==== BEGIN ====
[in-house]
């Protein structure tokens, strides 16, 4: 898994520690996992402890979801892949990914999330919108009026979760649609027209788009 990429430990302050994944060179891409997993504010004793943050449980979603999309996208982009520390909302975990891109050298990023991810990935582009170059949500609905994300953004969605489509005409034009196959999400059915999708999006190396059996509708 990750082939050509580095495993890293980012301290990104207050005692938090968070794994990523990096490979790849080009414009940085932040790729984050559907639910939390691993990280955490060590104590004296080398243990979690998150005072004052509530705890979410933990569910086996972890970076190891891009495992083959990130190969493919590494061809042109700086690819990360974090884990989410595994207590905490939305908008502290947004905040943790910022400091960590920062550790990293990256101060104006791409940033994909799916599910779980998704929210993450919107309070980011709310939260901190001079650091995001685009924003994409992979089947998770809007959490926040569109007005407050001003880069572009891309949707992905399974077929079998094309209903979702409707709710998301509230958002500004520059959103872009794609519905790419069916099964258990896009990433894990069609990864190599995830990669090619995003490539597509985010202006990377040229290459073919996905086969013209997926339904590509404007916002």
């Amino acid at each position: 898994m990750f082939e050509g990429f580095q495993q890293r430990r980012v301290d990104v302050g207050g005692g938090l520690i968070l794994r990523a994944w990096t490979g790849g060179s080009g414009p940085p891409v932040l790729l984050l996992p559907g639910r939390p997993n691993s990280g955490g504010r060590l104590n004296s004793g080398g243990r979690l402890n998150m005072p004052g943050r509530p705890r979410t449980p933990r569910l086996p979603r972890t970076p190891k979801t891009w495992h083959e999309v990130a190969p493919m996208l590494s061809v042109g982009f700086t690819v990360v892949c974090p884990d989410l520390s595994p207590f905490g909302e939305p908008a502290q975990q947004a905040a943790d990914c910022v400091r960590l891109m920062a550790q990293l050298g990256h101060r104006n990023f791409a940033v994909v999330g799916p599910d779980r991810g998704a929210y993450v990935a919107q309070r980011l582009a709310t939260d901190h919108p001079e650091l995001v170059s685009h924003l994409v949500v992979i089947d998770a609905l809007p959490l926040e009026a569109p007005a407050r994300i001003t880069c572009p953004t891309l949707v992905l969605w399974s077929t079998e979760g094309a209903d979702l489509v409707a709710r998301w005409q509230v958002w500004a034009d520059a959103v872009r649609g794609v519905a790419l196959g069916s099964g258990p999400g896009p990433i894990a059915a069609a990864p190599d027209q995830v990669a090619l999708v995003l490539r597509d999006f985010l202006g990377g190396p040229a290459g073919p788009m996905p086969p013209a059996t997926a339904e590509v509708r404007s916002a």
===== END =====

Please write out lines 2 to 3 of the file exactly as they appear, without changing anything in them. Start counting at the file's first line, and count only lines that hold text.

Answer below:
């Protein structure tokens, strides 16, 4: 898994520690996992402890979801892949990914999330919108009026979760649609027209788009 990429430990302050994944060179891409997993504010004793943050449980979603999309996208982009520390909302975990891109050298990023991810990935582009170059949500609905994300953004969605489509005409034009196959999400059915999708999006190396059996509708 990750082939050509580095495993890293980012301290990104207050005692938090968070794994990523990096490979790849080009414009940085932040790729984050559907639910939390691993990280955490060590104590004296080398243990979690998150005072004052509530705890979410933990569910086996972890970076190891891009495992083959990130190969493919590494061809042109700086690819990360974090884990989410595994207590905490939305908008502290947004905040943790910022400091960590920062550790990293990256101060104006791409940033994909799916599910779980998704929210993450919107309070980011709310939260901190001079650091995001685009924003994409992979089947998770809007959490926040569109007005407050001003880069572009891309949707992905399974077929079998094309209903979702409707709710998301509230958002500004520059959103872009794609519905790419069916099964258990896009990433894990069609990864190599995830990669090619995003490539597509985010202006990377040229290459073919996905086969013209997926339904590509404007916002």
């Amino acid at each position: 898994m990750f082939e050509g990429f580095q495993q890293r430990r980012v301290d990104v302050g207050g005692g938090l520690i968070l794994r990523a994944w990096t490979g790849g060179s080009g414009p940085p891409v932040l790729l984050l996992p559907g639910r939390p997993n691993s990280g955490g504010r060590l104590n004296s004793g080398g243990r979690l402890n998150m005072p004052g943050r509530p705890r979410t449980p933990r569910l086996p979603r972890t970076p190891k979801t891009w495992h083959e999309v990130a190969p493919m996208l590494s061809v042109g982009f700086t690819v990360v892949c974090p884990d989410l520390s595994p207590f905490g909302e939305p908008a502290q975990q947004a905040a943790d990914c910022v400091r960590l891109m920062a550790q990293l050298g990256h101060r104006n990023f791409a940033v994909v999330g799916p599910d779980r991810g998704a929210y993450v990935a919107q309070r980011l582009a709310t939260d901190h919108p001079e650091l995001v170059s685009h924003l994409v949500v992979i089947d998770a609905l809007p959490l926040e009026a569109p007005a407050r994300i001003t880069c572009p953004t891309l949707v992905l969605w399974s077929t079998e979760g094309a209903d979702l489509v409707a709710r998301w005409q509230v958002w500004a034009d520059a959103v872009r649609g794609v519905a790419l196959g069916s099964g258990p999400g896009p990433i894990a059915a069609a990864p190599d027209q995830v990669a090619l999708v995003l490539r597509d999006f985010l202006g990377g190396p040229a290459g073919p788009m996905p086969p013209a059996t997926a339904e590509v509708r404007s916002a």